extensive redistributive welfare programs? Well, not according to Daron Acemoglu, professor of economics at MIT in Massachusetts. In his article “Social Democracy Beats Democratic Socialism” (Project Syndicate, February 17, 2020), we are told that Bernie Sanders’s call for “democratic socialism” is the wrong road for America or other countries to follow. It entails too heavy and direct a hand of government over the social and economic affairs of a nation’s citizenry.

What America needs is Sweden’s version of “social democracy,” which is not a liberal free-market system. If you are getting confused, don’t worry, you are not alone. In the late nineteenth century and into the twentieth, “social democracy” was what German democratic socialists called their version of socialism, which was to lead to both a centrally planned and a more highly redistributive political system.

Historically, social democracy, then, was democratic socialism. But no longer, not according to Daron Acemoglu:

Social democracy refers to the policy framework that emerged and took hold in Europe, especially in the Nordic countries, over the course of the twentieth century. It, too, is focused on reining in the excesses of the market economy, reducing inequality, and improving living standards for the less fortunate…. Simply put, European social democracy is a system for regulating the market economy, not for supplanting it….

What is needed, then, is not market fundamentalism or democratic socialism, but social democracy…. The market must be regulated, not sidelined.

DEMOCRATIC SOCIALISM OR SOCIAL DEMOCRACY?
Bernie Sanders calls for democratic socialism, which will control the economy through planning and regulation, as well as by widely redistributing wealth by expropriating most of what is owned by “the rich”; but that is not the “bad” Soviet-style socialism because it will not be (at least at the start!) a dictatorship. America will be just like Sweden and Denmark.

But, wait a minute! Johan Norberg and John Stossel tell us that those Scandinavian countries do not have democratic socialism. They are functioning, vibrant competitive free-market economies producing so much wealth that they are able to support welfare-state programs that are larger than those in America.

But hold it one more time! Daron Acemoglu insists that what Sweden has is not Sanders’s democratic socialism or a system of freewheeling “market fundamentalism.” Instead, Sweden has “social democracy,” which widely regulates markets and competition, redistributes wealth for greater income equality, and cares for the disadvantaged.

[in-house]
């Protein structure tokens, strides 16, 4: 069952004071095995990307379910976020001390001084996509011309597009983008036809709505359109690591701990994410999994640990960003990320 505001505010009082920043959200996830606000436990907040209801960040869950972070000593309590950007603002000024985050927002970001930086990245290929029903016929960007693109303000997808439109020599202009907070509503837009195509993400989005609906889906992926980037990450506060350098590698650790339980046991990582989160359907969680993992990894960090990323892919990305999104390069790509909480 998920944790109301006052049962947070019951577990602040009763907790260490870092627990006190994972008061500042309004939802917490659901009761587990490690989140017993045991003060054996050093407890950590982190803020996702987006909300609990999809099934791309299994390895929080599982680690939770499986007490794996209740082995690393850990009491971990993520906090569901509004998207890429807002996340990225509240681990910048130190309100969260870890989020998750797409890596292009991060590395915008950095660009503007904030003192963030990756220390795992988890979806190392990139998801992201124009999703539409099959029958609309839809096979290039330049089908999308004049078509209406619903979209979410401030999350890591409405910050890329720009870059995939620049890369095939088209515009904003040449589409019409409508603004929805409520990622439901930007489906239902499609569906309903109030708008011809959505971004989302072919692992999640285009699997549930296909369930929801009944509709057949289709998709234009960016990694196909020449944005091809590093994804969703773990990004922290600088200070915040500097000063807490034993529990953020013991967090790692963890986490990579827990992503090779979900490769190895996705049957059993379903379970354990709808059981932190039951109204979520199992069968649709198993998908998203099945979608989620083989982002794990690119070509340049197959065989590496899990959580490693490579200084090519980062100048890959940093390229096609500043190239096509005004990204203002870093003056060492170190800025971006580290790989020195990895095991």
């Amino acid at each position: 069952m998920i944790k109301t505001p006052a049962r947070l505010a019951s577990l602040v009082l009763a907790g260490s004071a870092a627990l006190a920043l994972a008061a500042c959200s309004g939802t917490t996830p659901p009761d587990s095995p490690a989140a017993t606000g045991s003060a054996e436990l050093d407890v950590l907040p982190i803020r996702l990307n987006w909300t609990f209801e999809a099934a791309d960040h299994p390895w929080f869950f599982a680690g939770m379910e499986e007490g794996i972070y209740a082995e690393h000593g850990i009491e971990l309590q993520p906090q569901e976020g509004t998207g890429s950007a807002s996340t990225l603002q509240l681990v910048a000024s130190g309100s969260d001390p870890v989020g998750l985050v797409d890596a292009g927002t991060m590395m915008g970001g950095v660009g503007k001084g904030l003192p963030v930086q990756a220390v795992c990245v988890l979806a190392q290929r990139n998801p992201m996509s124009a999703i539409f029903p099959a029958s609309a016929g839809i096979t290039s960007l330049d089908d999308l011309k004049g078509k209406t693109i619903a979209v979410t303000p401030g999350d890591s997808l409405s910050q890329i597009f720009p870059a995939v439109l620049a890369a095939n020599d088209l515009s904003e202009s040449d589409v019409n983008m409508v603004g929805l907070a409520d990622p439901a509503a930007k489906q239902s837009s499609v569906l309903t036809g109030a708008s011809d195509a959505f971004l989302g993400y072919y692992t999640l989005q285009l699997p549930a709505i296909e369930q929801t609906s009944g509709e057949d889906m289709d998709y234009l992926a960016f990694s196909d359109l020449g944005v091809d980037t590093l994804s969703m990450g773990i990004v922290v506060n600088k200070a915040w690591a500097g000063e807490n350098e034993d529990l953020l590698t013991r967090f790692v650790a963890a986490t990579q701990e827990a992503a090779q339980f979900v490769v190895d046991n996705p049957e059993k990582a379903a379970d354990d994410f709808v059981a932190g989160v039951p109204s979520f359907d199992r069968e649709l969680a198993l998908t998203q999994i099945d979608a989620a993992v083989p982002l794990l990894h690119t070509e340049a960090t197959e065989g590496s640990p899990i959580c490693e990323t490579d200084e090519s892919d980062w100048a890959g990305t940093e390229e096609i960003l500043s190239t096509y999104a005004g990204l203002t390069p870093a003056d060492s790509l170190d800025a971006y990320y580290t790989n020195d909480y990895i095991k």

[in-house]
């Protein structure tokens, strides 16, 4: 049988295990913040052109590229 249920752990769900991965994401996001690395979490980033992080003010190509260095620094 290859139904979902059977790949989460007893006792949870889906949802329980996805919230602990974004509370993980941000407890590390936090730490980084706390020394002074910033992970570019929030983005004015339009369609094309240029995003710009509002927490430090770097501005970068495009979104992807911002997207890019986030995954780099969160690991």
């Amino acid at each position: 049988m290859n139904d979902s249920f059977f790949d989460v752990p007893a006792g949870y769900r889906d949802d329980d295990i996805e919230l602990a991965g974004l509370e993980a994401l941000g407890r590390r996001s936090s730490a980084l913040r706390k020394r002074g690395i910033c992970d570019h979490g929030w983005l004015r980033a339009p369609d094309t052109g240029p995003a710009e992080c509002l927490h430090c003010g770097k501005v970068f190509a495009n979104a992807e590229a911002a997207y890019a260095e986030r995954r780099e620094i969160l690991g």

SWEDEN: FREE MARKET OR CENTRAL PLANNING?
The reality, it seems, at least from what I’ve read and tried to understand, is that Sweden and Denmark are not what Bernie Sanders considers them to be and wants to see implemented under the label of “democratic socialism.” His dream is for something far, far closer to the centrally controlled and commanded economic system that was seen in the communist countries from which he rhetorically now tries to distance himself.

But neither is Sweden a truly free-market economy, in spite of what Norberg and Stossel say is the case, again on the basis of what I’ve tried to glean from various readings. It is, in fact, a “mixed economy” with degrees of competitive openness, but with significant government regulation and oversight, and with an extensive redistributive welfare state. It seems closer, again from my understanding, to Daron Acemoglu’s system of “social democracy.”

Acemoglu’s social democracy historically grew out of something similar to Sanders’s idea of democratic socialism. While the democratic socialists of the early and middle decades of the twentieth century, as we saw, opposed Soviet-style tyranny as a political basis for implementing socialism, they still believed in a socialist centrally planned economy and wanted to establish one.

GREAT BRITAIN: PLANNING VERSUS FREEDOM
That is what was attempted in Great Britain in the immediate aftermath of the Second World War under the newly installed Labour Party government. British economist John Jewkes (1902–1988) detailed the meaning and consequences of the attempt to implement democratic socialism in his book Ordeal by Planning (1948; revised and enlarged edition in 1968 under the title The New Ordeal by Planning).